The strange fact of the matter is that you are happier with low expectations than higher (generally because the lower are easier to meet.)

So obvious but such a large factor that I meant to mention, feel annoyed that I forgot it.

This is why people with great grade averages throw such hilarious fits when they get a less than stellar grade. Fuck all y'all I'm gonna go play basketball.

Paint_It_Black
01-21-2010, 11:11 PM
a big fat dick, oh yeah.


That'd be nice. Screaming and having a group of guys molest me.



Anyways I believe I've rambled incoherently long enough.

Oh, I'd say it was pretty coherent. I certainly now know what makes you happy.


The strange fact of the matter is that you are happier with low expectations than higher (generally because the lower are easier to meet.)

I think we should make a differentiation between expectations and goals. You are quite correct of course, low expectations make happiness simpler to achieve. Partly because they are easier to meet, as you said, and partly because the results can often exceed your low expectations. Which is always nice. But what about actual goals? If you set your goals and ambitions pretty low you can avoid the disappointment of failure, but you also pass up the joy of feeling like you really earned something, really made a big achievement.


It's the pursuit of happiness that brings us joy.

There is also something to this. Working towards something we desire can be more pleasant than even the final success. If we only set easily attainable goals we will miss out on this.

Perhaps we should always aim high but expect to fail. It's a bit weird, but I think that covers all the bases pretty well. Have difficult goals, enjoy the process of working towards them, feel elated if you succeed, feel alright if you fail because you expected to fail anyway.

Oxygene
01-22-2010, 12:39 AM
The Pursuit Of Happieness,was'nt a bad movie etheir.


Pursuit is an awsome word!

It's actually
"The Pursuit of Happyness"

but whateva... :D

holland25
01-22-2010, 01:35 AM
It's actually
''The Pursuit of Happiness''

but whateva... :D

Oxygene
01-22-2010, 01:40 AM
It's actually
''The Pursuit of Happiness''

but whateva... :D

http://img171.imageshack.us/img171/4847/picture23lc.png

It's actually
"The Pursuit of Happyness"

but whateva... :D

Llamas
01-22-2010, 01:42 AM
"A lot of people are wondering, why is “happyness” spelled with a “y” in the title of the movie?

There was a place called “Happyness” that became very, very important to my son and I. They spelled happiness with a “y.” It was Happyness Daycare Center. In the film and on the cover of the book, the Y is in a different color. I wanted that for a very particular reason because I want people to start thinking about, well, you and your happiness and what makes you happy. And everyone you talk to today is probably going to have a different definition of happiness."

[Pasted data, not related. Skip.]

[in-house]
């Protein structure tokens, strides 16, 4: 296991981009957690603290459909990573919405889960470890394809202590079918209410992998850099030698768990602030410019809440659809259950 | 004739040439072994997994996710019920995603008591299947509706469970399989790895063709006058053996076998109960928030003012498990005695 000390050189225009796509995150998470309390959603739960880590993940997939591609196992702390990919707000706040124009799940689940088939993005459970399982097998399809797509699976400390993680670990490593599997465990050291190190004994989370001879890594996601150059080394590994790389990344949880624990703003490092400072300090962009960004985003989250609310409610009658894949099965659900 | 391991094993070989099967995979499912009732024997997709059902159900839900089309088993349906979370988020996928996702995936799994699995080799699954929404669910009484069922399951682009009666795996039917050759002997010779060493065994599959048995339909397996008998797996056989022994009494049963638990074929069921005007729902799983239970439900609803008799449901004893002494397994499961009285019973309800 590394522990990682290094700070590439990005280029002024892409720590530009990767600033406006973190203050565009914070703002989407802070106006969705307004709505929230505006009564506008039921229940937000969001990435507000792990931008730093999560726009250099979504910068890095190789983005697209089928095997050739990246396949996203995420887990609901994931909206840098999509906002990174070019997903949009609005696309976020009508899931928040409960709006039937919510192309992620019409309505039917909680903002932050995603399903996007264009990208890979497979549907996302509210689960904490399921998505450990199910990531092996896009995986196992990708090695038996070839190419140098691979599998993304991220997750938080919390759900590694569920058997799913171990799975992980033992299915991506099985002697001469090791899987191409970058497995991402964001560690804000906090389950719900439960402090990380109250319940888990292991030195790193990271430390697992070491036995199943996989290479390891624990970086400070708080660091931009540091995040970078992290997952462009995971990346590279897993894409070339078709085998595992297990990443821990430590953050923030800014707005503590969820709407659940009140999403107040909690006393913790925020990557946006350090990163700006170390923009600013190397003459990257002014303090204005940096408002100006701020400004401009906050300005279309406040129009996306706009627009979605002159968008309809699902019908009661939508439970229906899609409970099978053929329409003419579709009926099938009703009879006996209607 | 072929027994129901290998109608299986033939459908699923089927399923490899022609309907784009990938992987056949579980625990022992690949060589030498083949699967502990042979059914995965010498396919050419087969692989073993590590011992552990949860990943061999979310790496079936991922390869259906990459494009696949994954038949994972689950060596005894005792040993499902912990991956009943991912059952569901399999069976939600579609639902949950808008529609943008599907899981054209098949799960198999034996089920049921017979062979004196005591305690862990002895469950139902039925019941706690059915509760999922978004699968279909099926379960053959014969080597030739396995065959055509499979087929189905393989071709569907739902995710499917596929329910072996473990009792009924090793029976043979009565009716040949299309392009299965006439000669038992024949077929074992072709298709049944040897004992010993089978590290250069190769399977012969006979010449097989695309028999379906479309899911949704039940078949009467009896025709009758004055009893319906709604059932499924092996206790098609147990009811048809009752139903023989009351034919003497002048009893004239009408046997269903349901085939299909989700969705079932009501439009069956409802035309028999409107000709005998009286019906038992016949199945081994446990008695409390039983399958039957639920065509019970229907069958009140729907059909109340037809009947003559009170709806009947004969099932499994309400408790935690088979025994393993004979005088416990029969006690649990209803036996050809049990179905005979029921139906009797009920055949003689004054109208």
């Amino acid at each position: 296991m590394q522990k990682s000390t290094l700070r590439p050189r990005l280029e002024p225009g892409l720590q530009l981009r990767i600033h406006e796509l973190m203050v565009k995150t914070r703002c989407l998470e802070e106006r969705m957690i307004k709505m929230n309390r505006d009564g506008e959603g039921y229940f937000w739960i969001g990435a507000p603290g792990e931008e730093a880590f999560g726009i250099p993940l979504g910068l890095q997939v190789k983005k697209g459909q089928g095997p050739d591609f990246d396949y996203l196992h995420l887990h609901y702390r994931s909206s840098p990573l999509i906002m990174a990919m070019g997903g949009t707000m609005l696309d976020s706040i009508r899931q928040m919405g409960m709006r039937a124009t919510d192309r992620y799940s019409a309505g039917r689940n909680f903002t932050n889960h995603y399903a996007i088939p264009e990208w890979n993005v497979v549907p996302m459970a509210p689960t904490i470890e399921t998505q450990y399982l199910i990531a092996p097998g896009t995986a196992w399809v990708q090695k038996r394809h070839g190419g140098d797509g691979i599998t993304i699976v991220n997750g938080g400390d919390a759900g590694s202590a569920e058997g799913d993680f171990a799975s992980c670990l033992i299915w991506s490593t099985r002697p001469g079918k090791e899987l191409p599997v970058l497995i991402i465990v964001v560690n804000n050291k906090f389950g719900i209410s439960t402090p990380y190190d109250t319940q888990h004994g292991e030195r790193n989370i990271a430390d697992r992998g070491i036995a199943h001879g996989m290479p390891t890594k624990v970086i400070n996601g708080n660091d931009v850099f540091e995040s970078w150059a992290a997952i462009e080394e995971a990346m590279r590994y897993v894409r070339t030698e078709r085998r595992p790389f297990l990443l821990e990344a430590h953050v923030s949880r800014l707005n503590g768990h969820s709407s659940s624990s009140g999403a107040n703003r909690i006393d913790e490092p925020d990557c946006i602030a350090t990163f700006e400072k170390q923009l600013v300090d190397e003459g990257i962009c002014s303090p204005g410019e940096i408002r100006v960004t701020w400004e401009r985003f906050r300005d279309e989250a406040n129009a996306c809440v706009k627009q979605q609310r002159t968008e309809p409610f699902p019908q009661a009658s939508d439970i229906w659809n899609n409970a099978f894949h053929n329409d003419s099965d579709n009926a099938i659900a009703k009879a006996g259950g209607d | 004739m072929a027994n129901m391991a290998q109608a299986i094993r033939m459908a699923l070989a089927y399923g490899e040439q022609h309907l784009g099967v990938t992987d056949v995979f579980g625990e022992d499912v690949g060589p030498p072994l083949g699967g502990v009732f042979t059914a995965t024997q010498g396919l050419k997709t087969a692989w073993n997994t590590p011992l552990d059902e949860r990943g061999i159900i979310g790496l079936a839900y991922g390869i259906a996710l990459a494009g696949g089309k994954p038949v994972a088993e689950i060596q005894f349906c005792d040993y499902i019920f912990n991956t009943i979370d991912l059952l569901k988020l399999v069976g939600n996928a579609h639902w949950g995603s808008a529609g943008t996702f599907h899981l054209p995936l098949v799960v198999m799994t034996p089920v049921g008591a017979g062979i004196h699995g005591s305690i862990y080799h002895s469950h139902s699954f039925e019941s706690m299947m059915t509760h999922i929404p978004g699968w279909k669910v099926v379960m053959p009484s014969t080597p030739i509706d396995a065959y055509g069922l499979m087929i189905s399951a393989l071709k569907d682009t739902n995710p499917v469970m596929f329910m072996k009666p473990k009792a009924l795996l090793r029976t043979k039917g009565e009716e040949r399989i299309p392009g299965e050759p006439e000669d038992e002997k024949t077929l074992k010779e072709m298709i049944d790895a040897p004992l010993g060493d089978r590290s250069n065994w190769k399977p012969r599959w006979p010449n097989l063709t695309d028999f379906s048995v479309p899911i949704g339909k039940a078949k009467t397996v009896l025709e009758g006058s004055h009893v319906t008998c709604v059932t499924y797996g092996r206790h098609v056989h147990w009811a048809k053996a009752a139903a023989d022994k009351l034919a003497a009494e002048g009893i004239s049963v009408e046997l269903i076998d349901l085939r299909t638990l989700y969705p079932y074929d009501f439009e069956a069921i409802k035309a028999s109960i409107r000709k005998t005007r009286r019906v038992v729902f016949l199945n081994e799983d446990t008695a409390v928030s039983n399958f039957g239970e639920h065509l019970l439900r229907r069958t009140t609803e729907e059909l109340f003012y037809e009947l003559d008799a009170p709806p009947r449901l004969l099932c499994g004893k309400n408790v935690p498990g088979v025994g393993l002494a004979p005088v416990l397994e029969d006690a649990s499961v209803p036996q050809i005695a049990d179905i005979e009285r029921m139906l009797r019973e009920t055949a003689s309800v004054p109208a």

Now shaddup you two.

holland25
01-22-2010, 01:44 AM
It's actually
"The Pursuit of Happyness"

but whateva... :D

Ooh, okay then.

Oxygene
01-22-2010, 01:45 AM
Ooh, okay then.

Usually is...

But whateva... :D

Paint_It_Black
01-22-2010, 02:31 AM
You're both wrong. It's "whatever".

Oxygene
01-22-2010, 02:59 AM
You're both wrong. It's "whatever".

it's actually spelled happenis, but whateva...

wheelchairman
01-22-2010, 05:07 AM
Oh, I'd say it was pretty coherent. I certainly now know what makes you happy.

Is this cause you know just what gays like?



I think we should make a differentiation between expectations and goals. You are quite correct of course, low expectations make happiness simpler to achieve. Partly because they are easier to meet, as you said, and partly because the results can often exceed your low expectations. Which is always nice. But what about actual goals? If you set your goals and ambitions pretty low you can avoid the disappointment of failure, but you also pass up the joy of feeling like you really earned something, really made a big achievement.
Have you? There was a time when Denmark spontaneously burst into celebration, it was ridiculous. It's hilarious to see videos of that night. This was in 1992 when Denmark won the European Championships. Why the sudden spontaneous burst of drunken joy? Because the expectations had been fairly low to begin with. But do I mean low or do I mean realistic?

I'd say that it's part of at least American culture to push people into having unreasonably high expectations. Whereas Danes are happy to get 10 minutes on Oprah.

So I suppose what I mean is that you can start an ambitious project, you can easily do that with low expectations. Then it's awesome to excel. Or simply try and get your expectations more in line with reality, but who wants that?



There is also something to this. Working towards something we desire can be more pleasant than even the final success. If we only set easily attainable goals we will miss out on this.